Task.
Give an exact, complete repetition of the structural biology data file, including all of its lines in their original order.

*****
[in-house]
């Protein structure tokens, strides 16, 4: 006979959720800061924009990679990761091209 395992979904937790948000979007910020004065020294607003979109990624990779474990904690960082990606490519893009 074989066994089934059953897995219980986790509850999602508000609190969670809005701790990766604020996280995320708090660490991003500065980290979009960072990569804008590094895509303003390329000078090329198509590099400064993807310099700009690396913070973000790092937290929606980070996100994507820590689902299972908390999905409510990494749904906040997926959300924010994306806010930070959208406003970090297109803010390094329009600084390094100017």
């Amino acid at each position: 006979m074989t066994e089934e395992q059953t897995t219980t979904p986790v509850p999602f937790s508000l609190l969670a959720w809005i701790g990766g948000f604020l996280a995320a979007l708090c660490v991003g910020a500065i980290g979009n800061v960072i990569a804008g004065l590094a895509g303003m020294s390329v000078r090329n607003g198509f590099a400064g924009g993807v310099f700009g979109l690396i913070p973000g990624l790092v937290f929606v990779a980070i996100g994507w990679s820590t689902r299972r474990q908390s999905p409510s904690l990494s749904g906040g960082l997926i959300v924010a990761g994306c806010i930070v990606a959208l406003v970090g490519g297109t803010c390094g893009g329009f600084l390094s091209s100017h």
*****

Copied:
[in-house]
């Protein structure tokens, strides 16, 4: 006979959720800061924009990679990761091209 395992979904937790948000979007910020004065020294607003979109990624990779474990904690960082990606490519893009 074989066994089934059953897995219980986790509850999602508000609190969670809005701790990766604020996280995320708090660490991003500065980290979009960072990569804008590094895509303003390329000078090329198509590099400064993807310099700009690396913070973000790092937290929606980070996100994507820590689902299972908390999905409510990494749904906040997926959300924010994306806010930070959208406003970090297109803010390094329009600084390094100017």
């Amino acid at each position: 006979m074989t066994e089934e395992q059953t897995t219980t979904p986790v509850p999602f937790s508000l609190l969670a959720w809005i701790g990766g948000f604020l996280a995320a979007l708090c660490v991003g910020a500065i980290g979009n800061v960072i990569a804008g004065l590094a895509g303003m020294s390329v000078r090329n607003g198509f590099a400064g924009g993807v310099f700009g979109l690396i913070p973000g990624l790092v937290f929606v990779a980070i996100g994507w990679s820590t689902r299972r474990q908390s999905p409510s904690l990494s749904g906040g960082l997926i959300v924010a990761g994306c806010i930070v990606a959208l406003v970090g490519g297109t803010c390094g893009g329009f600084l390094s091209s100017h």